The Graham Foundation Is a Great Place To Find Obscure Art Magazines

The latest issue of Icon and Clog’s special on Brutalism are both for sale at this Gold Coast mansion.

courtesy of Jason foumberg 

The Graham Foundation bookstore. 

I love art publications—especially ones printed on fine paper, with bold graphic layouts, and quirky articles. They’re the equivalent of the fashion world’s monthly glossy fetish objects. In Chicago, these sorts of publications are increasingly hard to come by, so I’m always thrilled whenever I stumble upon them.

Fortunately, the Graham Foundation loves art publications as much as I do. Housed in a Gold Coast mansion, the architecture-research advocacy institute is free, open to the public and carries an excellent selection of specialty books and magazines on a myriad of obscure topics like urbanism, vernacular design and conceptual architecture.

On a recent visit, I stopped by the bookstore to browse the latest crop of magazines and books.

The magazine counter had some choice cuts: New issues of Icon, Grey Room, Apartamento and a special issue of Clog (on the theme of Brutalism-style architecture). They were just a few among many publications with insightful writing and photos on design.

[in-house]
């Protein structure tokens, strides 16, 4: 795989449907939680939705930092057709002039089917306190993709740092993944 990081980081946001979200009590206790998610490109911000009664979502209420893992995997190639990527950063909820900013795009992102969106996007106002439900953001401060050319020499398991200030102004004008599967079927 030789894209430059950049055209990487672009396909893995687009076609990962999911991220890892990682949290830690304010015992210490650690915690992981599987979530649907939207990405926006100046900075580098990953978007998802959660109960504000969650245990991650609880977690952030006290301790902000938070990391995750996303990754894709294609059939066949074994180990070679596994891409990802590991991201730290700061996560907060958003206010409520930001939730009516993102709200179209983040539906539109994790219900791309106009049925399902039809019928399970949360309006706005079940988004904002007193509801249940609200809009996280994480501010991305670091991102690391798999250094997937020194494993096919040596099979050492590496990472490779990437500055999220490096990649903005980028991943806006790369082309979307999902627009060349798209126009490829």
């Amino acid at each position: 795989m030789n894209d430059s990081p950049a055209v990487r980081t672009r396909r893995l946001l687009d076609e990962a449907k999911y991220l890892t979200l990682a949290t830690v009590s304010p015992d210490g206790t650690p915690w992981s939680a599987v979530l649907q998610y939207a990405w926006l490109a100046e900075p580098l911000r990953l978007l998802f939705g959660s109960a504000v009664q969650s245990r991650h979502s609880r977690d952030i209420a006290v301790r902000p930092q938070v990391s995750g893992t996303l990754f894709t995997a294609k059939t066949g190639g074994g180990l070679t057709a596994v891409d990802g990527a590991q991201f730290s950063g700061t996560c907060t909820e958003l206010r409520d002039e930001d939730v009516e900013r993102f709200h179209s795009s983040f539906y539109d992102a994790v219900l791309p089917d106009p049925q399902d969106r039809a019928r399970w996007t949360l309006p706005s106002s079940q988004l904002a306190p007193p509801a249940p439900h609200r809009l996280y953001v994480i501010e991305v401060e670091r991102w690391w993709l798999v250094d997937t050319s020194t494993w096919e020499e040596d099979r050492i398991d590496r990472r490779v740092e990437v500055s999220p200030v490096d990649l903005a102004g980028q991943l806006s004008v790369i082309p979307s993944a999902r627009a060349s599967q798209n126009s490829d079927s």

It’s worth spending a good amount of time browsing the bookshelf too. Each year, the Graham Foundation grants nearly $400,000 to fund dozens of publications, and the fruits of their philanthropy are on display and for sale.

Additionally, there’s the recently released Chicago Makes Modern: How Creative Minds Changed Society, and the rare “100 Notes—100 Thoughts” pamphlets from Documenta13, at just $10 a piece. I instantly fell deep into the pages of a gorgeous new tome about the work of IIT’s dean, Wiel Arets, who spoke at the Graham Foundation in April, a good way to spend a spring afternoon. 

The Graham Foundation is free to visit, Wed–Sat, 11am–5pm.

 

Share

Advertisement

Submit your comment

Comments are moderated. We review them in an effort to remove foul language, commercial messages, abuse, and irrelevancies.

Note: To serve its readers better, Chicago has migrated its comments to Disqus, a popular commenting platform. Please feel free to contact us with any feedback.